William Saunderson-Meyer
William Saunderson-Meyer

South Africans’ sneering antipathy to Trump is misplaced

The sneering antipathy and moral condescension of seemingly the entire South Africa towards Donald Trump, the Republican Party’s presumptive nominee for the United States presidency, makes me chuckle. We are, after all, the nation that elected Jacob Zuma – a man who is as morally dubious and certainly far less competent than Trump – to our own highest office.

Not once. Twice.

Since then there has been a litany of failures, the most recent of them Zuma being credibly accused of abusing his presidential powers, as well as being found by the Constitutional Court to have betrayed his oath of office. Yet most African National Congress supporters will likely again in the August local government elections vote for the organisation that put this political disaster into presidential orbit.

In contrast, the Trump phenomenon – as well as the equally unexpected support among Democratic Party supporters for Bernie Sanders – is rooted in national political disillusionment and disaffection with establishment elites. It’s a genuine search for alternatives and at least it is pretty much certain that if the majority of American voters do experience the neural short-circuit necessary for Trump to be elected in November, they will learn from the experience and won’t repeat the mistake four years later.

Trump, however, is more accurately compared not with Zuma, but with Economic Freedom Front leader Julius Malema. For the ANC, the Republican and Democratic parties are viewed as elites that control webs of nepotism and cronyism, and both Trump and Malema are outsiders who want to topple the existing order.

They also share personality traits. Democratic Party front-runner Hillary Clinton this week called Trump a “bully” and a “loose cannon”. Malema has often been similarly described across the South African political spectrum, including by disillusioned former comrades.

Both men are abrasive and rude. Both resort readily to racist and sexist insults.

Mexican immigrants to the US are drug smugglers, killers and rapists, according to Trump. And Fox News’s Megyn Kelly challenged Trump on this during one of the debates: “You’ve called women you don’t like ‘fat pigs’, ‘dogs’, ‘slobs’ and ‘disgusting animals’.” Trump simply laughed it off, calling Kelly a “bimbo”.

So Clinton will be braced for a torrid time. A recent Trump tweet sets the tone: “If Hillary can’t satisfy her husband, what makes her think she can satisfy America?”

But when it comes to abusing opponents, Malema has the edge. Former Democratic Alliance leader Helen Zille was “a white madam” and the party’s former leader, Lindiwe Mazibuko, her “tea lady”. Echoing the parlance of the Rwanda genocide, Zille and her supporters were “cockroaches” that had at all costs to be kept from winning power.

Both Malema and Trump are driven by ambition, rather than motivated by ideology. That is why they struggle to operate within the confines of a collective, where individual interests often have to be sacrificed to the greater good.

Consequently, Malema turned the ANC Youth League into his personal fiefdom and did enormous reputational and organisational damage to the party itself. The EFF, too, has had to operate in the shadow of Malema’s ego.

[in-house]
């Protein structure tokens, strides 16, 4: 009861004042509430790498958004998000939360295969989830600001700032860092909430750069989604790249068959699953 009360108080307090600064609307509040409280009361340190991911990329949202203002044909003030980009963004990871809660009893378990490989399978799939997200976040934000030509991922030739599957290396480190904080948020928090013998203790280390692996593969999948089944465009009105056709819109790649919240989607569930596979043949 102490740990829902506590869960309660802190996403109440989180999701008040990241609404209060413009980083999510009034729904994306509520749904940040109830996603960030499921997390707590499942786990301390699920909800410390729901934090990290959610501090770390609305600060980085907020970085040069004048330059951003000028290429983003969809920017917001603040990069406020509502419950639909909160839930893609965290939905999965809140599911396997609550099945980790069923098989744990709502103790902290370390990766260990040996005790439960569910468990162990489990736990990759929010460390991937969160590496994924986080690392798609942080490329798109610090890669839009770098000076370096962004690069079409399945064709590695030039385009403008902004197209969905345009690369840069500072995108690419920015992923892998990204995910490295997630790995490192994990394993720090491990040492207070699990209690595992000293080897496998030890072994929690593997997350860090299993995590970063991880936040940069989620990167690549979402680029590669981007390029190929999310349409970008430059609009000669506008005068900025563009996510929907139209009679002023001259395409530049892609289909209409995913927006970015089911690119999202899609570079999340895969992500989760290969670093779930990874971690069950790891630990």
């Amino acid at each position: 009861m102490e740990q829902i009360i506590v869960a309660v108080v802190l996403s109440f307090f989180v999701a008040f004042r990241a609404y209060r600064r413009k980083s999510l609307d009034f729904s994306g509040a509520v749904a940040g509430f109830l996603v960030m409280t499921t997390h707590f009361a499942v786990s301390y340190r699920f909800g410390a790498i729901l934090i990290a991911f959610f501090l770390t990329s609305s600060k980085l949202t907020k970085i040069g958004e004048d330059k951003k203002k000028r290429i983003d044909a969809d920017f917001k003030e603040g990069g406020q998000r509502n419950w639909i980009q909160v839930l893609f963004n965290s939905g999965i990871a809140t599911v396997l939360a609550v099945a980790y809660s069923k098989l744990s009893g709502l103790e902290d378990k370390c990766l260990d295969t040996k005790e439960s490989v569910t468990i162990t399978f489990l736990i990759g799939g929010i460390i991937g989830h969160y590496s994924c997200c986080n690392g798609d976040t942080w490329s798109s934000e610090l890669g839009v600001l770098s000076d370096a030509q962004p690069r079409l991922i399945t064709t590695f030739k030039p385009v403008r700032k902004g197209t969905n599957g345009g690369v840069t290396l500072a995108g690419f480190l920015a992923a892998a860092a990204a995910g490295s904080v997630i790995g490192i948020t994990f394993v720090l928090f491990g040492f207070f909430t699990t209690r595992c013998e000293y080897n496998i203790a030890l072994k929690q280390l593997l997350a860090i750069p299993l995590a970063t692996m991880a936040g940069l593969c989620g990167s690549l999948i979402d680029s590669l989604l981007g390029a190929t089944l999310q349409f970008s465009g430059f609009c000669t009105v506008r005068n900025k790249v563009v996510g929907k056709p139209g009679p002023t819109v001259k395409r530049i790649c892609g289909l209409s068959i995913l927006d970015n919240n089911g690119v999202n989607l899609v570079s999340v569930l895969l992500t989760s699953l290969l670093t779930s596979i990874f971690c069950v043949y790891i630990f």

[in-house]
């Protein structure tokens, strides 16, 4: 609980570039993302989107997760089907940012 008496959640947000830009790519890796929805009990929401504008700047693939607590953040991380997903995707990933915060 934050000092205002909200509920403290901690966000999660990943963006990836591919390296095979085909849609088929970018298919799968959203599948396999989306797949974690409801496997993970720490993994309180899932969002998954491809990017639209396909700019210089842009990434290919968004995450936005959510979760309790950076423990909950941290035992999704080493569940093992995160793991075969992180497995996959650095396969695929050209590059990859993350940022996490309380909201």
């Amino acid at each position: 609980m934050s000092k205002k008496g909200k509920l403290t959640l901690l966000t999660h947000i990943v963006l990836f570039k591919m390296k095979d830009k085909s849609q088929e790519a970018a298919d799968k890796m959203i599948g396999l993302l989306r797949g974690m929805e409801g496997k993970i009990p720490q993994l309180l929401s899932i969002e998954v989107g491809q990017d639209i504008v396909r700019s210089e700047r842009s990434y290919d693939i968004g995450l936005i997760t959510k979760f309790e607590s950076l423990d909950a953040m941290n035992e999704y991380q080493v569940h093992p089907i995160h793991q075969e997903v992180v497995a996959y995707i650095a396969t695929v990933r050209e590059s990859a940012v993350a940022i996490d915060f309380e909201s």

Trump so alienated the Republican hierarchy that the #NeverTrump hashtag became emblematic of an anti-Trump obsession that shaped the strategy of all the other challengers for the nomination. It also means that despite winning the nomination, Trump approaches the election with swathes of Republican voters at this stage swearing blind that they will not vote for him, not even in preference to the loathed Clinton.

And therein lies a critical difference between that long-established democracy and our young one.

Although the Republican Party will regroup and coalesce, sort of, behind Trump’s presidential bid, it did everything possible to thwart it. Not simply because Trump is a party outsider, but because many genuinely believe that he is a dangerous choice to lead the US.

In contrast, the ANC’s top leadership, to its everlasting shame, nurtured Malema’s fascism when he was still a party member. His tirades went unrebuked, his threats of violence went unchallenged, his racism and sexism went unremarked upon.

It is only now, following his expulsion and Malema turning his demagoguery to devastating effect against them, that the ANC has suddenly developed a concern for constitutional and ethical niceties. It is only now, with Malema threatening to remove Zuma’s government “through the barrel of a gun” that the ANC is voicing outrage and demanding police investigations of incitement to violence and treason.

Another important difference between the two countries is that the American media is fiercely critical. That is more than can be said for most of the SA media.

While Zuma undoubtedly deserves the relentlessly bad press he gets, it should be compared with the relatively easy ride that Malema gets. Like children watching a comedy act, the media is mostly in delighted thrall to Malema’s every outrageous move, rather than carrying out the Third Estate’s duty of unpacking the imminent danger the EFF poses to our democracy.

Follow WSM on Twitter @TheJaundicedEye

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